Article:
Biology, images, analysis, design...
|"It has long been an axiom of mine that the little things are infinitely the most important" |
The subfamily Thelaxinae has 18 species in 4 genera (Glyphina, Kurisakia, Neothelaxes, Thelaxes). They feed on oaks (Fagaceae), birches and alders (Betulaceae) - except Neothelaxes, which feeds on Parthenocissus (Vitaceae). There is no host alternation and all species are holocyclic.
Thelaxes suberi apterae and nymphs.
In some species immature sexual forms are produced in early summer, but then aestivate until autumn when mating takes place, and eggs are laid. All species are ant-attended.
Thelaxes dryophila colony attended by Formica rufa.
All species are Holarctic.
Adult Thelaxinae viviparae may be apterous or alate (but apterous viviparae of Neothelaxes are undescribed). Apterae of Thelaxinae have eyes of only three facets (triommatidia) and no distinct line of demarcation between head and thorax. All adult morphs have 5-segmented antennae ornamented with close-set rings of fine spinules, and a short antennal terminal process. The dorsum has extensive sclerotisation, which is sometimes segmentally divided. There are no wax glands The siphunculi are rather large pores placed on low cones. The cauda is either broadly rounded or knobbed (depending on the genus), and the anal plate is rounded, never bilobed.
Thelaxes dryophila dorsal in alcohol.
Thelaxinae alatae have antennae with a few almost circular secondary rhinaria on the antennal segment III. The forewing media is a once-branched, and the hind wing has only one oblique vein. They hold their wings flat at rest, the forewings being stiffened by a proximal extension of the pterostigma, uniting the main vein and costa to form a thick scaly band along most of the front edge of the wing.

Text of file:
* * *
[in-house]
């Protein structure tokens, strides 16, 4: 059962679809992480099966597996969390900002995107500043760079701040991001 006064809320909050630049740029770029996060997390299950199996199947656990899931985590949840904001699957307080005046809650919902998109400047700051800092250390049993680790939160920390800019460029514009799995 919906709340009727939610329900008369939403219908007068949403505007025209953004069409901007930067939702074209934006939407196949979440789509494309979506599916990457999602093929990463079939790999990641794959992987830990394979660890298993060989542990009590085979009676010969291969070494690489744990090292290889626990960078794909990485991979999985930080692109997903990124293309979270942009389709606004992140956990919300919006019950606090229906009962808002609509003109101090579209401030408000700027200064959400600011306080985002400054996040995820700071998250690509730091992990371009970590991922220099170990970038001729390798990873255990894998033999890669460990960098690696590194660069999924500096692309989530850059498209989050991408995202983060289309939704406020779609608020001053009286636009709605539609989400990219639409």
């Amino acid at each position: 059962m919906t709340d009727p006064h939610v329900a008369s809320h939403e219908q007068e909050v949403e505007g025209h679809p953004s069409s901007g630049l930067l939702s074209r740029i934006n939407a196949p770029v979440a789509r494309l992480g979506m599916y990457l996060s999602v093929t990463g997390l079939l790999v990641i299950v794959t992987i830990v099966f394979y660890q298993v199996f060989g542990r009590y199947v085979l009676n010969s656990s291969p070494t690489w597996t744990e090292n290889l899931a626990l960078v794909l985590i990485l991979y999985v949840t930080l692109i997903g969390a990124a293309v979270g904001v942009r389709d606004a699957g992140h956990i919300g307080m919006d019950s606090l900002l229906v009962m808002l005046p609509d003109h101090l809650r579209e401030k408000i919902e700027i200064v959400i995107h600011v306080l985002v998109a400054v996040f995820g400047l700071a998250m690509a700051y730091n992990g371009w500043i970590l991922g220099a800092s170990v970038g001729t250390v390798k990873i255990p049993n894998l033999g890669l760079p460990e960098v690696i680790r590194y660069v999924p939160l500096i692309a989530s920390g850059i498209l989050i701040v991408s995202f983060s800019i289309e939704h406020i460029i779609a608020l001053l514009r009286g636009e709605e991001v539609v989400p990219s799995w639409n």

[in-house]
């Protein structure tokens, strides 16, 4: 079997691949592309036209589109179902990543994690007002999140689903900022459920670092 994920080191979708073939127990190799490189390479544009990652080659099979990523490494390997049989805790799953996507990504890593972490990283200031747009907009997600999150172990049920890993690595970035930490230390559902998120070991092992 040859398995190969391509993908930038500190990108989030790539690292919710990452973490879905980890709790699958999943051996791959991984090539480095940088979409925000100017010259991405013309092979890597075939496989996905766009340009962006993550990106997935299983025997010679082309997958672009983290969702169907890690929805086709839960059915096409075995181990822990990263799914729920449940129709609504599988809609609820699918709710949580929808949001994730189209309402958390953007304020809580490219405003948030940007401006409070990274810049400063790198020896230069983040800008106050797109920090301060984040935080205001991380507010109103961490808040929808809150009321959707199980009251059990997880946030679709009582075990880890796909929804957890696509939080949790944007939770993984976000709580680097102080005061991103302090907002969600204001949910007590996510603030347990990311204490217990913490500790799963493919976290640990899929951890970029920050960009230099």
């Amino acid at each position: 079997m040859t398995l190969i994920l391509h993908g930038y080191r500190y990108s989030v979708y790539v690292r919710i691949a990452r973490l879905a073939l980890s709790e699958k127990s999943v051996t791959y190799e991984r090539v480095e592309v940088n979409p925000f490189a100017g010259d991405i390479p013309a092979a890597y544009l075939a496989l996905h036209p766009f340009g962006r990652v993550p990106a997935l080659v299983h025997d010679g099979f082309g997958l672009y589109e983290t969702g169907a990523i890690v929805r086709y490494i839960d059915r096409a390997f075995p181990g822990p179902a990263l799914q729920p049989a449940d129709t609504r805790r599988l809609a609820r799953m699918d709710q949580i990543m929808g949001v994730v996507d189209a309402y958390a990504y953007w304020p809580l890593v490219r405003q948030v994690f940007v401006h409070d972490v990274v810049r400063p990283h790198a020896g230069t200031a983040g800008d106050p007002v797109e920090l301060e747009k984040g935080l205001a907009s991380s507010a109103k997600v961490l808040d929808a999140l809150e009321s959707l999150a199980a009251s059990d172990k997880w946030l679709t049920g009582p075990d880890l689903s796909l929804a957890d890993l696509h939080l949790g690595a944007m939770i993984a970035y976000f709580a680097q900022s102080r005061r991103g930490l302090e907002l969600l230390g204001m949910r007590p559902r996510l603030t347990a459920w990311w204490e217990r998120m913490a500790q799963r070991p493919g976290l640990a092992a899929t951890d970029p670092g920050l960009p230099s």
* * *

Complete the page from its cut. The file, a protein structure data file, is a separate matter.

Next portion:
Thelaxes dryophila alate.
Genus Glyphina [Thelaxini]
Rather small aphids (body length about 2 mm). The dorsum is pigmented usually greenish or blackish with many conspicuous hairs. The antennae are very short. The siphunculi are present as pores on small cones.
There are 5 species which feed on Alder (Alnus) or birch (Betula). The 3 palaearctic species feed on aerial shoots, whereas the two North American species apparently feed underground. They have a sexual stage in the life cycle, but do not host alternate. They are usually attended by ants.
Genus Thelaxes [Thelaxini]
The wingless viviparae are small (1 - 2.3 mm) oval and brown or greenish, sometimes with a paler stripe along the back. The rostrum is distinctive in having a long and almost needle-like last rostral segment. The cauda is knobbed and the siphunculi are very short and virtually pore-like.
There are 4 species which feed on the young shoots, leaves and young acorns of various oak species (Quercus: Fagaceae). Three are in Europe and the Mediterranean region, and one in North America. They have a sexual stage in the life cycle, but do not host alternate. They are usually attended by ants.